Man convicted of 2004 rape, robbery seeks new hearing
A man who was convicted of raping a woman during the 2004 robbery of a Lansing convenience store is seeking a hearing following testing of evidence in his case.
Testing of hairs collected in the case of Gregory Mark George Jr. indicated there was insufficient DNA for additional testing. But George is asking a judge to schedule a hearing to determine whether there is a substantial question of innocence in his case, according to court documents.
A judge can schedule such a hearing under a state law if the results of DNA testing are deemed to be inconclusive.
George, 42, was convicted in 2006 of rape, aggravated robbery and aggravated intimidation of a witness.
He was convicted of raping an employee while robbing a convenience store in Lansing.
He also was convicted of kidnapping in connection to the 2004 incident. But the kidnapping conviction was reversed in 2010 by the Kansas Court of Appeals, and he was resentenced, court records indicate.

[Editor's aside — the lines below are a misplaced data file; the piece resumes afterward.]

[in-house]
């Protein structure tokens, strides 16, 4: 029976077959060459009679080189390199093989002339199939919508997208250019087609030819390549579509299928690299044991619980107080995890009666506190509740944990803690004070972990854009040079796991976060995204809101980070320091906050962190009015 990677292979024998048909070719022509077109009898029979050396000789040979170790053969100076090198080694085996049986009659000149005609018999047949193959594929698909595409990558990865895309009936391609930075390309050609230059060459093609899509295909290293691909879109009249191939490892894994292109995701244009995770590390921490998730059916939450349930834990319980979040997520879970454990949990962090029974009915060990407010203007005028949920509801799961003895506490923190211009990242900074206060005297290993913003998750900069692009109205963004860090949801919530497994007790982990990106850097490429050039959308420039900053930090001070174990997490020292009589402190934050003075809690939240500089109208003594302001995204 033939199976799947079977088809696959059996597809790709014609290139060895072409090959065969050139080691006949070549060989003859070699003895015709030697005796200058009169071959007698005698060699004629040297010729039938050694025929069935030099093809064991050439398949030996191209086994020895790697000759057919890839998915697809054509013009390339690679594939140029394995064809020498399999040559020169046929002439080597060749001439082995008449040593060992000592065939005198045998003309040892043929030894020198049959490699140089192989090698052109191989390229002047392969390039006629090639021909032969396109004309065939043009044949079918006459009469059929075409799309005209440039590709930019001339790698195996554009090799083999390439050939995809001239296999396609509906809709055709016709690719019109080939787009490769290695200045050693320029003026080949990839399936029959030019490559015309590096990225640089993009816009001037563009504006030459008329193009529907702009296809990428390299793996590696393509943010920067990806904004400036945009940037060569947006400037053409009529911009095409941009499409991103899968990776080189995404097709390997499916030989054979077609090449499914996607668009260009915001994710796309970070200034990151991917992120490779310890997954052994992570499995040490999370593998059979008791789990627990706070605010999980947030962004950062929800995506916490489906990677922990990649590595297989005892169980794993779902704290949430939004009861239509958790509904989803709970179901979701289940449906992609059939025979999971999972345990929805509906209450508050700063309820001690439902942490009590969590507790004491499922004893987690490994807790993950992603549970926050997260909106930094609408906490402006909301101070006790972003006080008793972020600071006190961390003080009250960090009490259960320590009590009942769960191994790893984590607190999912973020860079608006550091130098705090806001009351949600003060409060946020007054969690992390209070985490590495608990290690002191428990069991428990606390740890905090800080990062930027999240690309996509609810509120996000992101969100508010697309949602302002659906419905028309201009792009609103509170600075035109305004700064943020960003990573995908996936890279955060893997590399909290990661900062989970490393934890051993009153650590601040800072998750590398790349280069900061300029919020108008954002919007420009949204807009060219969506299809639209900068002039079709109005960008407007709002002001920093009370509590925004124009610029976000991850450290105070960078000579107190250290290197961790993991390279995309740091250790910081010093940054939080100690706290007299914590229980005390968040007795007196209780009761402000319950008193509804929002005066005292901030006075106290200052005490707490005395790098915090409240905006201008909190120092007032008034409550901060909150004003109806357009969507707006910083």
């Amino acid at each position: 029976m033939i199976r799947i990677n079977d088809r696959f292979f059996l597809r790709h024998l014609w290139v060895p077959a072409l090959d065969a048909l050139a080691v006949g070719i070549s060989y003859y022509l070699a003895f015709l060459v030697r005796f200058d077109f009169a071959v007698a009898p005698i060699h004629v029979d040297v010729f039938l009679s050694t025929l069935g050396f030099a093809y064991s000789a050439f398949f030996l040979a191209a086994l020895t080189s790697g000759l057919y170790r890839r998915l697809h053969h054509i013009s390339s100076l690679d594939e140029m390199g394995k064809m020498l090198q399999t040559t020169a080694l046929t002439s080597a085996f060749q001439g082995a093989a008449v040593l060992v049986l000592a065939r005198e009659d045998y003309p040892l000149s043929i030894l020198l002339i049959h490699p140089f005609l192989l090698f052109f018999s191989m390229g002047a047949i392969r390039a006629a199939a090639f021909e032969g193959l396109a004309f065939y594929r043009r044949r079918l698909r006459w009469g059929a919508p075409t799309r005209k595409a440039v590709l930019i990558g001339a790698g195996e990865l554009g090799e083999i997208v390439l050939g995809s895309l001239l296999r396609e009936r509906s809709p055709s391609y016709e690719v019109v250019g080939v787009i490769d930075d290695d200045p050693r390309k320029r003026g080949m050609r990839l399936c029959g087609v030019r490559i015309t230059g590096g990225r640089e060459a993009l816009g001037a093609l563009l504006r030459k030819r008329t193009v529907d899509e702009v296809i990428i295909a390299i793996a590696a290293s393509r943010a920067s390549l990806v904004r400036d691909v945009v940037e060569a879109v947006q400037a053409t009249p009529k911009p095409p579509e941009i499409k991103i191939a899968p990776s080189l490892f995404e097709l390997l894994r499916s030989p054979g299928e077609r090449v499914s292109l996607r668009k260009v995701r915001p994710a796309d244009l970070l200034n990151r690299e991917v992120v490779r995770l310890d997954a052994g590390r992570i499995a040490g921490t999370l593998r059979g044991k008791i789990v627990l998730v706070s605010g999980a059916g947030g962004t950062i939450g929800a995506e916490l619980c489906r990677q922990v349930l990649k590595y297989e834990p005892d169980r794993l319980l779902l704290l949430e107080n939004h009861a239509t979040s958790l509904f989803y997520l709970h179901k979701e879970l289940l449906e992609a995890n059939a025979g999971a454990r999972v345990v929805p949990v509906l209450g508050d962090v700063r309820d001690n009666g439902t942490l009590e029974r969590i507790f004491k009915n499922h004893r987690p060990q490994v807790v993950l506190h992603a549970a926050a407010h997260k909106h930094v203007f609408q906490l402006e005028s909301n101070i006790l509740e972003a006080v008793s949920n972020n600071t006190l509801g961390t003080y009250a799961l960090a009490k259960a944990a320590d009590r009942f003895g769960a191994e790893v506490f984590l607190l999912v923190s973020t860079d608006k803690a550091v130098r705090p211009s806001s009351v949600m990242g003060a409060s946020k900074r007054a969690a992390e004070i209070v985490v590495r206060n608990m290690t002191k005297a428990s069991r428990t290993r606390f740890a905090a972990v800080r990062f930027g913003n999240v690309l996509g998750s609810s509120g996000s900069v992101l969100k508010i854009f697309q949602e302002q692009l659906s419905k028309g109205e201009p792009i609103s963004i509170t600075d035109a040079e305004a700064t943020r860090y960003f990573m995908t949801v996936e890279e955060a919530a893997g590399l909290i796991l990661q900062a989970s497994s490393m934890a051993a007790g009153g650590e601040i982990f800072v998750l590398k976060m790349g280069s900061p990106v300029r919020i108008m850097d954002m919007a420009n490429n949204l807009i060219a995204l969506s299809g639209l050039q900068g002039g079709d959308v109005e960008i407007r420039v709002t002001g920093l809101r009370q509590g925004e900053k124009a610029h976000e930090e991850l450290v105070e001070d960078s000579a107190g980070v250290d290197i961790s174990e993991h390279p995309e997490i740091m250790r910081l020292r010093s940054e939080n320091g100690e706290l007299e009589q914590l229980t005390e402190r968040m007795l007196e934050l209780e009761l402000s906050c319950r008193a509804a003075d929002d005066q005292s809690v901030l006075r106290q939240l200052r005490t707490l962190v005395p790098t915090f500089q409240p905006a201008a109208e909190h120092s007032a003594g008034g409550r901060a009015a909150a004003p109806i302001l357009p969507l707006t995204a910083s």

George remains in prison. He currently is an inmate at the Lansing Correctional Facility, according to a Kansas Department of Correction website.
His earliest possible release date at this point is September 2052.
George previously was represented by attorneys for the Paul E. Wilson Project for Innocence and Post-Conviction Remedies, which is based out of the University of Kansas School of Law. Attorneys for this organization represented George as he sought DNA testing in his case. The attorneys withdrew after it was determined the DNA sample was insufficient for additional testing.
George later filed a motion on his own behalf to request a new hearing. Defense attorney James Colgan has now been appointed to represent George in the matter.
County Attorney Todd Thompson argues the matter should be dismissed.
Judge Gerald Kuckelman took up the case Thursday in Leavenworth County District Court. Kuckelman continued the case until Nov. 18.
"We'll see if we can get it resolved at that time," he said.
Kuckelman, who did not preside over George's trial, said it sounds as though George was convicted by evidence other than DNA. But the judge said he needs to review a transcript of the trial to determine what the evidence was in the case.